CHAPTER 1 Life in Mexico (1934) After the untimely passing of Clara (Matthaei Palacios) Reyes on November 1, 1934, life for her three children, Diego, Consuelo and Silvestre, became consumed with grief and the need to survive. Clara had been the children’s whole life and they believed she had died of a broken heart because of the sad events that happened prior to her death. With her head on her young son’s lap, Clara gave words of instruction and admonition to her three children. As Silvestre stroked her sun-bleached hair, she bid them farewell and closed her tired blue eyes forever. The children’s natural father, Ascension Palacios, was in Kingsville, Texas, enjoying his new family. He did not know that his children, by his first wife, were going through a trying time, all alone in Aquascalientes, Mexico. Mr. Reyes, the children’s step-father, had left his wife and three children to fend for themselves, facing their sorrow alone in a strange country. They were desperate, hungry, and living in impoverished conditions. His faithful wife had died without the comfort of the man she loved so much. Because of him, Clara had given up and lost nearly all her material possessions. Now the children were alone, scared and with no means of support. Clara had many German “fan” readers in Bellville, Texas, when upon hearing of her death through her friend and publisher of the Bellville Das Wochenblatt, sent a donation to give Clara a proper burial and headstone. She was laid to rest in a cemetery in Aguascalientes, Mexico. The publisher was the only one who knew where Clara resided and that she wrote under a pen name. The boys, Diego and Silvestre, had received an adequate informal education provided by Clara. At times, in their younger years, while in Texas they had tutors, so to some degree, were prepared for life. Consuelo, now seventeen, was not prepared to face the world alone. Her older brother took care of her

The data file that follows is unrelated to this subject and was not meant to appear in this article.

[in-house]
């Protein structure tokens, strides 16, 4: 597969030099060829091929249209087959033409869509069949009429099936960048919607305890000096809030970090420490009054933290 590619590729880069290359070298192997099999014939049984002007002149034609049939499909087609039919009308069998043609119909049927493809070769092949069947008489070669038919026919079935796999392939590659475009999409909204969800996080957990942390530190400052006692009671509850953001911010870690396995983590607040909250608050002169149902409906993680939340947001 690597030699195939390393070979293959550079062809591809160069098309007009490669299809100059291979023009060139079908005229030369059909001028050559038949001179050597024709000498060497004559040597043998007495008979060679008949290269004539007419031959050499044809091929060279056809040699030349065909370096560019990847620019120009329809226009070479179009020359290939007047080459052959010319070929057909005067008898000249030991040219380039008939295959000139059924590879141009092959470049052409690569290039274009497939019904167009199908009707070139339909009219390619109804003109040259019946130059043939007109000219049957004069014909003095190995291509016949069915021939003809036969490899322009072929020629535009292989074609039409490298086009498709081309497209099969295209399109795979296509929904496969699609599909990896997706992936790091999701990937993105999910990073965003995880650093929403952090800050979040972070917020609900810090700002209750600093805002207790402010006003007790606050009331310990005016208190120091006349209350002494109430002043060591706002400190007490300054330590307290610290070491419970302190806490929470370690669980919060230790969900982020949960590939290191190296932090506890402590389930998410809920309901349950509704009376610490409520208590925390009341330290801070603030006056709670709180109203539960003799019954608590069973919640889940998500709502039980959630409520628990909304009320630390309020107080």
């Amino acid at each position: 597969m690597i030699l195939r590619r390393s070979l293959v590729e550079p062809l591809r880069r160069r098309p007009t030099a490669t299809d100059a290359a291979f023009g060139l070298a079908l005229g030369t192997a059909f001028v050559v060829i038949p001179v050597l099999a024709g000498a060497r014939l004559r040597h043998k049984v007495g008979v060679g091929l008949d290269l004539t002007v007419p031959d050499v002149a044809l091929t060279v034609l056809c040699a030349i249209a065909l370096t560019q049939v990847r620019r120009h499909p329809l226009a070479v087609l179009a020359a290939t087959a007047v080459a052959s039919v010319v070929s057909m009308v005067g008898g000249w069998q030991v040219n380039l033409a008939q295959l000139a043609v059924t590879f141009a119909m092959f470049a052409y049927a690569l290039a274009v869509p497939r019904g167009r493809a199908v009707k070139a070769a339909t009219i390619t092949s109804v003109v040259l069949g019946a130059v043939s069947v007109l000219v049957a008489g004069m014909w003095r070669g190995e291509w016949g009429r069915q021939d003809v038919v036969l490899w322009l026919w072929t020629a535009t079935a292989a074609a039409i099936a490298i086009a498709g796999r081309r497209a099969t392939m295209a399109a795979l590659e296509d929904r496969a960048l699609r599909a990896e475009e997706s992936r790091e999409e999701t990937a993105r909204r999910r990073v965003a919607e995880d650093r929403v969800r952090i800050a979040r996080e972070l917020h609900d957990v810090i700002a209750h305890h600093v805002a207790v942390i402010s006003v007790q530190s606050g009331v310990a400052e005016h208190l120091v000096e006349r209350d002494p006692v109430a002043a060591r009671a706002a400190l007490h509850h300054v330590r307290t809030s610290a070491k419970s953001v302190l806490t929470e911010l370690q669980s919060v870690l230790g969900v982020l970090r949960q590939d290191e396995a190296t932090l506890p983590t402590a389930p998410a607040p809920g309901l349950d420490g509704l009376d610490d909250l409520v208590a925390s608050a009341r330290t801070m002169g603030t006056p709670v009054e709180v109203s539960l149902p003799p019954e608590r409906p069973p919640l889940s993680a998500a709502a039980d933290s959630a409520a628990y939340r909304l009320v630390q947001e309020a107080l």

10 Clara Alicia: Memoirs and Genealogy and Silvestre, providing for their needs for a while, but soon it came time for him to lead his own life. Consuelo knew it was time to be responsible for herself and also for her younger brother, Silvestre, who was now thirteen years old. As a child, Consuelo had not been allowed to receive any formal education or tutoring. Her father believed that girls should learn how to care for a home and, as a woman, how to be a good wife and mother. Consuelo, however, was blessed in that her brothers taught her the basics of reading, writing, and arithmetic. She had an incredible desire to learn and with some help from her siblings and her God-given ability, she could speak and read in three languages fluently—Spanish, German and English. Clara did not prepare her daughter in the matter or what to look for in a prospective husband. Consuelo and her brothers had a mutual friend by the name of Marcelo Cruz. Consuelo and Marcelo became close, and, in time developed a romantic relationship. This had to be kept a secret because not long after Clara’s death, Reyes reappeared, taking full control of the house-hold matters. Even though he was not welcome, he still owned the small property where the little house was located and in which the children were living. He began to lord it over the young people and so continued where he had left off before he abandoned them several months before Clara’s death. Consuelo had always despised him and was ready to escape from this bossy and abusive man’s ever watchful eye. She felt as if she were a servant and in prison. She was not allowed to go anywhere. She was only allowed to go outside to do the chores. Once in a while she would sneak out, aided by her brother, while Reyes was either sleeping or at work. On these occasions they would go to a movie or just visit the neighbors. It was during these occasions when Consuelo was able to meet with Marcelo. She had decided that she would leave home on the first opportunity. One night after Reyes was drunk and had fallen asleep, she sneaked out to see Marcelo. That same night Marcelo asked her to elope with him. After their elopement they moved to Torreon, Coahuila, Mexico, with his parents and several siblings. Consuelo’s marriage to Marcelo started off rocky, mostly due to the fact that he was a heavy drinker and eventually became an alcoholic. Living with Marcelo’s parents only made matters worse. But the greatest problem was that not long after their marriage, he began to be unfaithful to her. Consuelo gave birth to four girls while married to Marcelo Cruz. Their first baby, Maria Del Carmen, was born with a cleft pallet and died within hours after her birth. Their second baby, Maria Guadalupe (Lupe), was born September 9, 1938. The third child was called Maria Del Socorro, born